Intelligence Operations in Saigon During the Vietnam War, Part 2.
Above Photo: Soldier strolls past a bar on Tu Do Street, Saigon (Blue Toucan, Flikr)
An interview with Jack Jolis, who served from Sept 1968 to Sept 1969 in 525th Military Intelligence Group in Vietnam, by Peter Alan Lloyd as part of his research for BACK (see: http://peteralanlloyd.com/back-part-2/backpackers-meet-the-vietnam-war-back-screenplay-finally-finished/)
PAL: What can you tell me about the above photo:
JJ: This was taken in a USN “brown water navy” “PBR” (“Patrol Boat, River”), as we were returning to the town of Rach Gia, in the Mekong Delta (MR IV) after it had picked “us” up after a mostly unsuccessful overnight ambush/prisoner-snatch operation that I’d accompanied on the banks of one of the many nameless streams in that area. “We” consisted of an Army Captain Barker, who’d been a pal of mine at Fort Holabird, and a handful of ARVN “Regional/Popular Forces” — “Ruff-Puffs” — to whom he was an adviser. I snapped off the shot as a whim, after taking a few of the boat’s sailors, as we were bounding around at speed. I didn’t think anything of it at the time, but later I decided I’d sort of accidentally taken a pretty good shot, there….
PAL: Where was your “office” located in Saigon, where did you live and how did you get to work?
JJ: As I said, when I was in Saigon my “office” was in a corner of the J-2 wing of the sprawling MACV HQs. I and my little team would also spend a good bit of time with the CIA “listeners” over at the “Foreign Broadcast Information Service” (FBIS) which was located in an alley off the infamous “Tu Do St.” (Rue Catinat), where we’d scan the tea leaves of enemy propaganda and try to read between the lines of bombast and surreal hyperbole. (Enemy propaganda would prove a source of endless, if unintended, humor to me and my mates).
Being an extremely junior lieutenant I was housed with a handful of other junior officers in a particularly low-rent “bachelor officer’s quarters” (BOQ), a small 3-floor apartment block rented from some anonymous Viet in the middle of a fetid swamp not far from Tan Son Nhut. Shabby, crumbling and fly-blown, it was pretty spartan housing, but it suited me well enough. As for getting to and from MACV HQs, when I didn’t have the use of our shared “SRA” jeep, I’d hitch a ride on a fellow officer’s jeep or, if there was nothing better, use the bus service which MACV ran between the BOQs and BEQs.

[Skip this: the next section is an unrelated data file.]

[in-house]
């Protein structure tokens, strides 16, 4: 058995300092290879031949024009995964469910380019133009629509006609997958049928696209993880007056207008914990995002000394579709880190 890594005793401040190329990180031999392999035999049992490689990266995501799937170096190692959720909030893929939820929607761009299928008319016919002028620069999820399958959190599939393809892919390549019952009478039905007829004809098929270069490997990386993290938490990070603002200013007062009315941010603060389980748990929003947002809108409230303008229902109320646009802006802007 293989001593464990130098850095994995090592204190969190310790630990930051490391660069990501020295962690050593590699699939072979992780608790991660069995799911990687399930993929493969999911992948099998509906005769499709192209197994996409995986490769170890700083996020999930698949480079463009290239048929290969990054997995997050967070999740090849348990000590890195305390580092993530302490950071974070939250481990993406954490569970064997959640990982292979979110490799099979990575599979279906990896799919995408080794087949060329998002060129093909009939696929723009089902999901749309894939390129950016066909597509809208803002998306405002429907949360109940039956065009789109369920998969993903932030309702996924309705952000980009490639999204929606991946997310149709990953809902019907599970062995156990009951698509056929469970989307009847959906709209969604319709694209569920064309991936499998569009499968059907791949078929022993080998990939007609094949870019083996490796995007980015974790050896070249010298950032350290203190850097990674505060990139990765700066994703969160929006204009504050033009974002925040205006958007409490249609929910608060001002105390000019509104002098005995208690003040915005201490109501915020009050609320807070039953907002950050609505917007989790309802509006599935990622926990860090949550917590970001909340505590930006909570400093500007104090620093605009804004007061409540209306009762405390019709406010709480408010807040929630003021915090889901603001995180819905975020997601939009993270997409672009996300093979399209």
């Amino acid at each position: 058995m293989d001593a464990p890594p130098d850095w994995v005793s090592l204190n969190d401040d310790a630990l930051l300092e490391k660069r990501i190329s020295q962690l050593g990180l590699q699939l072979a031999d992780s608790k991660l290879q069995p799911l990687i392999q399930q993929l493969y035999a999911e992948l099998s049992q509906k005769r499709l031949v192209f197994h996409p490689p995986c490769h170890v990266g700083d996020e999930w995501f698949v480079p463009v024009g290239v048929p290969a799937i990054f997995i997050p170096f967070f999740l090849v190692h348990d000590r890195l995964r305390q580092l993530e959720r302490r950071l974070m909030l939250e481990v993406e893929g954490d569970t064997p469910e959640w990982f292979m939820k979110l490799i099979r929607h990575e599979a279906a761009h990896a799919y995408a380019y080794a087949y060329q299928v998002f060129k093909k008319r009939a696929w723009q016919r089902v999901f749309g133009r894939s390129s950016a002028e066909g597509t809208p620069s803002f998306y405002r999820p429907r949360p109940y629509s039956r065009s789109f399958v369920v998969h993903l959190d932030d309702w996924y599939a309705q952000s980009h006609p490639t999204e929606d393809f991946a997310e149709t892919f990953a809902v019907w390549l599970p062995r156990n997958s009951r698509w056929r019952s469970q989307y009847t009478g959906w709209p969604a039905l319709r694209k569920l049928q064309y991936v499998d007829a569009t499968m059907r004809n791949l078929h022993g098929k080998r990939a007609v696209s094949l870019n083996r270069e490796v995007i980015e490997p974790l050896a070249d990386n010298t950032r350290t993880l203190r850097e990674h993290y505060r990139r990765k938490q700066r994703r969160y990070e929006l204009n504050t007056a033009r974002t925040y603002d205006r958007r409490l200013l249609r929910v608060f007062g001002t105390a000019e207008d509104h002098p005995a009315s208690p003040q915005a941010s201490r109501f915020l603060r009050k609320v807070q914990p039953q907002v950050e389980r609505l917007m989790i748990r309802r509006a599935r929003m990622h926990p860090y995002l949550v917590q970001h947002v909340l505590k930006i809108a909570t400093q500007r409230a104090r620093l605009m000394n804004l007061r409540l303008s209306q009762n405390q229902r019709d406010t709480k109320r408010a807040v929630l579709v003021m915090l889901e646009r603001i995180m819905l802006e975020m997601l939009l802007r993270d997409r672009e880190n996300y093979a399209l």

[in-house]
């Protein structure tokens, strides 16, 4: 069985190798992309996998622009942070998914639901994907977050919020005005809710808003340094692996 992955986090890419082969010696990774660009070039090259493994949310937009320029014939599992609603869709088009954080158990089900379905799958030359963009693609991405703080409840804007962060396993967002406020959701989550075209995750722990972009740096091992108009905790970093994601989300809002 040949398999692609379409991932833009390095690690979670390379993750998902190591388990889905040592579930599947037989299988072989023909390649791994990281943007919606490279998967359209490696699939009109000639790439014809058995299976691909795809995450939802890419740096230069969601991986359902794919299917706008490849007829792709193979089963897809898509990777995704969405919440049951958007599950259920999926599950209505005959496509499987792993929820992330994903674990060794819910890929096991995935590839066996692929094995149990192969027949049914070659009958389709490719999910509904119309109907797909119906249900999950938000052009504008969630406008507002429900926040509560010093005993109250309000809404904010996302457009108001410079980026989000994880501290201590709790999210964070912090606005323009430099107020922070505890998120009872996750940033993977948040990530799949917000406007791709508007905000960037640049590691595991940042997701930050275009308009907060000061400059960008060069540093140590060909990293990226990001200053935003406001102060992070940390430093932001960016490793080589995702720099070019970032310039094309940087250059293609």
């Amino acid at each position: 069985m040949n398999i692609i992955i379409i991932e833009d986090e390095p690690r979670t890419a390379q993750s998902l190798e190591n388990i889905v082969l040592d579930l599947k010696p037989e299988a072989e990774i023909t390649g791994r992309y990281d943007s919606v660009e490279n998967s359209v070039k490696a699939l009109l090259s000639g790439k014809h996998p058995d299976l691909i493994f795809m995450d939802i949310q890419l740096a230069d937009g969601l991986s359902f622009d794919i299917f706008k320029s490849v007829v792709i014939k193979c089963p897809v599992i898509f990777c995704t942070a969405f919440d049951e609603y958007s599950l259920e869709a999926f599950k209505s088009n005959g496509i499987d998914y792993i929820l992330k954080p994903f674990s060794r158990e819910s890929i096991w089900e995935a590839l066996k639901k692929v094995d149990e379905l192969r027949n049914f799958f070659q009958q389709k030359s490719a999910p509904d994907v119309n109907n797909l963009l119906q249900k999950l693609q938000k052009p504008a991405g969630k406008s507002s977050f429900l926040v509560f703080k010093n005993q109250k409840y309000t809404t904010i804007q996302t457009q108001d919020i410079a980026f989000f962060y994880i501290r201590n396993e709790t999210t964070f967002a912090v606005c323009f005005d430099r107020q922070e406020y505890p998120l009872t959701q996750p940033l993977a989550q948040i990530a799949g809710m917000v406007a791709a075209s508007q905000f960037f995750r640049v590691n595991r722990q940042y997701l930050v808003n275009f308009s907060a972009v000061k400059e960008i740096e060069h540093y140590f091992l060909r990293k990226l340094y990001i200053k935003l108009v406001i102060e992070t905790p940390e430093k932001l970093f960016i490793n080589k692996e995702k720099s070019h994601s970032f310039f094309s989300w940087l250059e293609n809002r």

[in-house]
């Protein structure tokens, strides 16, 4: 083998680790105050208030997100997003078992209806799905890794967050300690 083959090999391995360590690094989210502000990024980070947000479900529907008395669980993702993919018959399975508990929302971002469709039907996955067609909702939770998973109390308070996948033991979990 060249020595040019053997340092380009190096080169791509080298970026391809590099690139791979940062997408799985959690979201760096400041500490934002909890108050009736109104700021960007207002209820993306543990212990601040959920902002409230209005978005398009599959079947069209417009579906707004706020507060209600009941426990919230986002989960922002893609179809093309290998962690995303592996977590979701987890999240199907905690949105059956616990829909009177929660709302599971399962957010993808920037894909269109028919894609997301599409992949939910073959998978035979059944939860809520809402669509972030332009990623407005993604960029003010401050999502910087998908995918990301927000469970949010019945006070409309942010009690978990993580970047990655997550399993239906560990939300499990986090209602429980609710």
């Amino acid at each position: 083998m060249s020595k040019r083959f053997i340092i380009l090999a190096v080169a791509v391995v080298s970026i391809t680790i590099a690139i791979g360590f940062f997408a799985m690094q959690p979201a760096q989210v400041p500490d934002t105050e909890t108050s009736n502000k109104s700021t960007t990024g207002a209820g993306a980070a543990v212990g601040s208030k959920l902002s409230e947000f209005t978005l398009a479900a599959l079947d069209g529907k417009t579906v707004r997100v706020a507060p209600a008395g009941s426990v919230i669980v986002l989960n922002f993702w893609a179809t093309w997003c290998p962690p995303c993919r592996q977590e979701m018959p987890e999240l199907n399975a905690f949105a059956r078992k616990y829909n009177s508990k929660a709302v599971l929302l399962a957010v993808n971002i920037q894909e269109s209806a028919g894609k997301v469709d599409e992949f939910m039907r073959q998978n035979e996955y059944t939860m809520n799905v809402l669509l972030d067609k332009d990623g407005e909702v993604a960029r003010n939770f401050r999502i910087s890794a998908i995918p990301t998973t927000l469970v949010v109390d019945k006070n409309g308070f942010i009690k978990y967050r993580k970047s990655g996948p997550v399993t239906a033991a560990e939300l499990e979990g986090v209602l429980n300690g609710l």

PAL: When you were there, was Saigon a very dangerous place to be?
JJ: Saigon itself was not a primary battlefield in the Vietnam war. I personally never fired any of my weapons in Saigon and only witnessed 3 acts of war in all my time there:
1. An explosive-packed “cyclo” (motorcycle-taxi) exploded about 50 meters from me on a street in Cholon (the Chinese – and pro-commie — part of town which did actually see a lot of fighting during Tet) one day while I was on a mission which I’ve since forgotten, causing a big bloody stinking mess which I have not forgotten; I was the only American in the area at the time, and I did not tarry.
2. An extraordinary incident one night in a “Saigon tea” bar with my previously-mentioned fellow-Lieutenant buddy, the inevitable Rudisill. We were just leaving the bar when I remember seeing a little shoeshine urchin-san nipping in – it was late, almost curfew time, and I remember speculating to Rudisill about what customers he might hope to find at such a late hour. We were standing in the street, wondering whether to pack things in or go for one last drink elsewhere, when the whole bar exploded behind us, knocking us on our asses. We rushed back into the flaming bedlam and spent some horrible moments trying to sort out the dead from the wounded, before the MPs and some Air Force medics, who’d actually heard the explosion from near Tan Son Nhut, arrived. Another big, bloody stinking mess – only this time, as I recall, with 1 US dead and 3 wounded;